Talking back between our readers
When David Loucks of Eaton wrote an article on selective coordination, he didn’t have to wait a month for a reaction from Plant Engineering readers. The reaction came the next day, via the Talkback feature at www.PlantEngineering.com
“In his article,” the reader wrote, “Mr. Loucks indicates that even when fault current falls within the instantaneous trip range of two circuit breakers exposed to the same magnitude of fault current, the breaker closest to the fault could be the first breaker to open, as the breaker closest to the fault would likely be the smaller (lower amp frame and trip) of the two breakers and would have lower mass to overcome allowing it to start opening first and introducing arc impedance to the faulted circuit, thus reducing the fault current to a level lower than the instantaneous pickup of the upstream (and slower) breaker.
“My first question is once the instantaneous trip has been triggered on any circuit breaker, is this not the point of ‘no return,’ meaning that the breaker will trip, regardless of what happens to the fault current over time?”
And the reader added this thought: “Relying on the idea of a downstream breaker acting faster than a larger upstream breaker in the instantaneous trip range of both breakers to prevent the upstream breaker from tripping instantaneously sounds like something that would need testing to confirm such operation and not something that can be guaranteed.”
At PlantEngineering.com, Loucks was able to respond with a complete explanation, and a conversation had begun.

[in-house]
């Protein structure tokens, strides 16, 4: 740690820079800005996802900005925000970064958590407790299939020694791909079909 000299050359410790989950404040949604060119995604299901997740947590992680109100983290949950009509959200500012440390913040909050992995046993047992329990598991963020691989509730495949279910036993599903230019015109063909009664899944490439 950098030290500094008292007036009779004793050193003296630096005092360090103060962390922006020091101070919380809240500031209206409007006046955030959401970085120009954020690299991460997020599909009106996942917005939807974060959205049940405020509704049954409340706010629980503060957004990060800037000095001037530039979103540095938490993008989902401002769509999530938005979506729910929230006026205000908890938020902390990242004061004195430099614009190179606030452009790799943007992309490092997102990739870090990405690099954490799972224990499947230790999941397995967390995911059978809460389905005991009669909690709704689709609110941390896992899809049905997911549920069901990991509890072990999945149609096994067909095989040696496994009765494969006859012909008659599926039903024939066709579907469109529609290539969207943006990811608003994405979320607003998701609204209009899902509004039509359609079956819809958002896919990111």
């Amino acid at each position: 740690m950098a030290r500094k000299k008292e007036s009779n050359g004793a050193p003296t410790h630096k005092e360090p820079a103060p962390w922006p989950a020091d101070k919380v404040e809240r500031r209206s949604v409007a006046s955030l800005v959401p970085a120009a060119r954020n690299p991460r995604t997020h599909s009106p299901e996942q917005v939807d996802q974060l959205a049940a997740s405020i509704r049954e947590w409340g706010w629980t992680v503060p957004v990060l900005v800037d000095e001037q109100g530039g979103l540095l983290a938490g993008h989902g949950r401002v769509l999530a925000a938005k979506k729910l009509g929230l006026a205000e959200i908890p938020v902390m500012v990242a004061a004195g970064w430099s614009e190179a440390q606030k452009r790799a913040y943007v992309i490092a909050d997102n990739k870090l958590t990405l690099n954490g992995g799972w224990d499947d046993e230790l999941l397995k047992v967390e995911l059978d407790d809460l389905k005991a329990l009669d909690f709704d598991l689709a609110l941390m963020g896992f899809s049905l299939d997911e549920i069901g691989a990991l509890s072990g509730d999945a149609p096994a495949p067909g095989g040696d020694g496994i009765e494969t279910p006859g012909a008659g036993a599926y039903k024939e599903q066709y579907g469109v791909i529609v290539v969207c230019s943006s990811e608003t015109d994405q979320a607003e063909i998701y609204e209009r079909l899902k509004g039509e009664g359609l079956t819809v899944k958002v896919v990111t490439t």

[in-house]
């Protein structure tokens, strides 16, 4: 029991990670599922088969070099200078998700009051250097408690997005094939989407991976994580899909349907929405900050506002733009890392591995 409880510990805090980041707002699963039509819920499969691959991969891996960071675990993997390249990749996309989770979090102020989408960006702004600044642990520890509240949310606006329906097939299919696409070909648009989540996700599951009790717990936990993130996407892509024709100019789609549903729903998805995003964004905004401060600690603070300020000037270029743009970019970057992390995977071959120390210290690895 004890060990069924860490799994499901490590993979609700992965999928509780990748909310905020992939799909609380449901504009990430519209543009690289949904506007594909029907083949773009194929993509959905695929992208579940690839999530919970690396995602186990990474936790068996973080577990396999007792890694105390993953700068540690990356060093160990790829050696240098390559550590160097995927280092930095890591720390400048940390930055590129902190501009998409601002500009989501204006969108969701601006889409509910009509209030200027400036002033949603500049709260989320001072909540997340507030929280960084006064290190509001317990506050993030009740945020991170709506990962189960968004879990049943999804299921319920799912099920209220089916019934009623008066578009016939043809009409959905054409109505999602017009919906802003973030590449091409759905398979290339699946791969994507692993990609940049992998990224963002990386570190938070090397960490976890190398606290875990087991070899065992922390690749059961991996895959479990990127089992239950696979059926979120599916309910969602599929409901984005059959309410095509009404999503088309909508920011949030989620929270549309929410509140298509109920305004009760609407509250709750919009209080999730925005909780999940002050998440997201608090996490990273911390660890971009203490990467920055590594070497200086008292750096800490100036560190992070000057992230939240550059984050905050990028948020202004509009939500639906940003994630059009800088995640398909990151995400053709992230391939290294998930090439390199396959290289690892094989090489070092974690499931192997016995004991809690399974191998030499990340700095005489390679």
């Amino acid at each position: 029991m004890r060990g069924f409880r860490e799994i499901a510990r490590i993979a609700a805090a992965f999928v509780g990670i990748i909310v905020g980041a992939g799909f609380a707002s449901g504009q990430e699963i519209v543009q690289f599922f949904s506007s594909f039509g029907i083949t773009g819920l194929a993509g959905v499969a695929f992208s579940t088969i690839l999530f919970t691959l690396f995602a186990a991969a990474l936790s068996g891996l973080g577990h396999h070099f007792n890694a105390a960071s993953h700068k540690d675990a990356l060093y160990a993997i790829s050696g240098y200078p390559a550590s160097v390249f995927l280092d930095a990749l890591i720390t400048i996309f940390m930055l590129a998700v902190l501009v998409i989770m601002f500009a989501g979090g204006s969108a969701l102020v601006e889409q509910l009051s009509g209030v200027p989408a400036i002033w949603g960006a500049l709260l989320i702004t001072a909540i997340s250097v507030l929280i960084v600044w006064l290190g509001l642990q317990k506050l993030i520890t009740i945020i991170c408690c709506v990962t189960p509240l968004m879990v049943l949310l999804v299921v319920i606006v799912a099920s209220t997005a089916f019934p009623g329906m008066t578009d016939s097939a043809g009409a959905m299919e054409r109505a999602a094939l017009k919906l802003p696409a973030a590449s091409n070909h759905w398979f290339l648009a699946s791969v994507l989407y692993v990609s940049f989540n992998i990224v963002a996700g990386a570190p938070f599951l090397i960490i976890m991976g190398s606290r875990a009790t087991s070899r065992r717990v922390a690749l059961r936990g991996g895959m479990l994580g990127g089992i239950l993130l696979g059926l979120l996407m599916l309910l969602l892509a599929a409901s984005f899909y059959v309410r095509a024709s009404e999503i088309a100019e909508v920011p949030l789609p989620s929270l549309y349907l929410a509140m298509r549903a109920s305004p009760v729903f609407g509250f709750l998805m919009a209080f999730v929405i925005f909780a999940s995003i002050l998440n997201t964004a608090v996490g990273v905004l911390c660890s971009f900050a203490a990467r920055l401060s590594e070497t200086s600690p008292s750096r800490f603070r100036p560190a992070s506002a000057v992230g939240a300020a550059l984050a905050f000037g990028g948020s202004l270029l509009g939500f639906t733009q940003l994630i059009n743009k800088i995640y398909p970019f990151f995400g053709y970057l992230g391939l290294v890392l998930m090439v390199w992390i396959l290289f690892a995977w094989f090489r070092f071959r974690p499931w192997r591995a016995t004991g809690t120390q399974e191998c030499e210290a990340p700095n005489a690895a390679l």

“Regarding the instantaneous tripping issue, yes, if in fact both breakers were in the process of opening, then you would have a point of no return; and while the smaller breaker might open first, the upstream breaker would still trip eventually,” wrote Loucks. “But what I was talking about was not the breaker contacts opening, but rather the tripping mechanism within the breaker that tells the breaker when to trip.
“The larger breaker will have a larger, heavier tripping mechanism that must be accelerated with a force and/or distance greater than what would be required on a smaller breaker. When that smaller breaker tripping mechanism operates a few milliseconds before the big one, you add arc impedance to the circuit.
“And I agree about your testing comment. You couldn’t guarantee that this would work in all cases. Another interesting reason that could explain why we don’t hear about selective coordination issues, at least from properly sized and set breakers, is this %%MDASSML%% the 2005 code mandates selective coordination on emergency systems.”
The Talkback feature at www.PlantEngineering.com is a great way to contact story authors and editors. It’s also a great way to build a network of plant managers. That kind of dialogue is important today as plant managers around the world work to solve common problems on the plant floor.